Note: This piece originally appeared in March 2017 in the Terrorism and Political Violence journal and was written by Enough Project Non-Resident Senior Fellow and College of Charleston Assistant Professor of Political Science, Dr. Christopher Day.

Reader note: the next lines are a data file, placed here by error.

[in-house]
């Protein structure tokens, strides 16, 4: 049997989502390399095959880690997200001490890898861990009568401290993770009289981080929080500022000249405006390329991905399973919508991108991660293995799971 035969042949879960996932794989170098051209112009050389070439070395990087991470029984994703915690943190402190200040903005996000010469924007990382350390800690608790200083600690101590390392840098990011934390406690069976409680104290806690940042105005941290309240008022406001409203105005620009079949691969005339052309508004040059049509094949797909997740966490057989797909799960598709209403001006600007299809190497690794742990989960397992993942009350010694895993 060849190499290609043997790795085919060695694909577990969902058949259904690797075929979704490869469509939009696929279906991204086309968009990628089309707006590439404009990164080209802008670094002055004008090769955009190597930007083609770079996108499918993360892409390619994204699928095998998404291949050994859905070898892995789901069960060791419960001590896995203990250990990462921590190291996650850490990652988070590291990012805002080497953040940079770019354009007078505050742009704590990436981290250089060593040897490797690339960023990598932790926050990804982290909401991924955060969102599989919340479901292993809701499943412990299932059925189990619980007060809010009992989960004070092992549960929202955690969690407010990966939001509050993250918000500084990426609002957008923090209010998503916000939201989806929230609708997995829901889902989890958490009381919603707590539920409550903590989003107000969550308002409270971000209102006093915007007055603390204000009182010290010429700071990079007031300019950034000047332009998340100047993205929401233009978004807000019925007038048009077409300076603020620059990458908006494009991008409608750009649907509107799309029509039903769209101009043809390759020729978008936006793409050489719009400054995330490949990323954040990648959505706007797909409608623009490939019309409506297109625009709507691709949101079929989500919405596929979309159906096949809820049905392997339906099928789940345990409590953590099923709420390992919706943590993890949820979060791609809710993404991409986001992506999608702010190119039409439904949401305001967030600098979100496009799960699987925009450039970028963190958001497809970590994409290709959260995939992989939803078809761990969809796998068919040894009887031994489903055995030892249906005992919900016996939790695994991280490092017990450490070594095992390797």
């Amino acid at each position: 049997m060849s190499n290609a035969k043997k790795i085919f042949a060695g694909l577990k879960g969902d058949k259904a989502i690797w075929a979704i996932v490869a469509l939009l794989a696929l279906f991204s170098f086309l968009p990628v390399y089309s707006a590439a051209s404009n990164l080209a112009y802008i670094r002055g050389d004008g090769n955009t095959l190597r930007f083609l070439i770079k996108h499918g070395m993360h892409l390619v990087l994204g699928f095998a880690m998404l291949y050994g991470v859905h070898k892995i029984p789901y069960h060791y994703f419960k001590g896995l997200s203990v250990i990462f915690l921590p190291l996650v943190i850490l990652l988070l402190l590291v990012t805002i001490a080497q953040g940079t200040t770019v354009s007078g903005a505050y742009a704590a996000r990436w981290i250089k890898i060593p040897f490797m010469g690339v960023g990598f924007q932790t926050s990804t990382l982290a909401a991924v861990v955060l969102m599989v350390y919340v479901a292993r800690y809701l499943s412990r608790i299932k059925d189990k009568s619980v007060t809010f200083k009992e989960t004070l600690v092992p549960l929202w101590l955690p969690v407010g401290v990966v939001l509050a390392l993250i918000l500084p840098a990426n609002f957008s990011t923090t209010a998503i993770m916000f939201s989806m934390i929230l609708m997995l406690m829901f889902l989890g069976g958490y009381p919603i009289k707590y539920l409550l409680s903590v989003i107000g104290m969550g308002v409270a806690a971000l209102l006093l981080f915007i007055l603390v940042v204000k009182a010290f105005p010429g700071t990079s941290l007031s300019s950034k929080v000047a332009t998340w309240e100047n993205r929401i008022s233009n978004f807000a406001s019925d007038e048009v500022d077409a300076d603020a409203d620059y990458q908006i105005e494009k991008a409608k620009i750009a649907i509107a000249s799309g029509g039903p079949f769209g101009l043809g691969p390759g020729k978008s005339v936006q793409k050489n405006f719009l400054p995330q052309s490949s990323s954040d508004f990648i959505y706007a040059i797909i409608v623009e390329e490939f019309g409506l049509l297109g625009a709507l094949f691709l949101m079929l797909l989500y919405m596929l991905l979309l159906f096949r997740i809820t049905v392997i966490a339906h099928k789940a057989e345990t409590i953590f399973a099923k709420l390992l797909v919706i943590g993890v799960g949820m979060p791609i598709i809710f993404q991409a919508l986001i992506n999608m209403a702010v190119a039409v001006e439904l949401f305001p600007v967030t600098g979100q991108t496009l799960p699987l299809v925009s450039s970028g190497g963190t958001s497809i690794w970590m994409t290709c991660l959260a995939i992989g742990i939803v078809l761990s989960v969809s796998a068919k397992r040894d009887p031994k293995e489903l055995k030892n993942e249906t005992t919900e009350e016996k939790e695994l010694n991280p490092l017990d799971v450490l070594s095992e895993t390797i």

To date, scholarly work on armed groups has seldom considered the notion of rebel resilience, or the factors that enable these groups to survive despite time, military pressure, and the myriad contingent events of civil war. In an effort to develop an explanatory framework for resilience as a distinct outcome of civil war and rebellion, this article examines the conditions under which the Lord’s Resistance Army (LRA) has persisted for nearly three decades. Based on fieldwork and original research, the article explains the LRA’s resilience in light of the group’s organizational structure and resource self-sufficiency, which have been well suited for the borderlands of East and Central Africa. The LRA is a key case of rebel resilience. It is important because it sheds light on the organizational foundations of armed groups, the relationship between resources and rebellion, and the broader study of conflict duration and termination. Understanding the sources of the LRA’s resilience can inform efforts to end such insurgencies.
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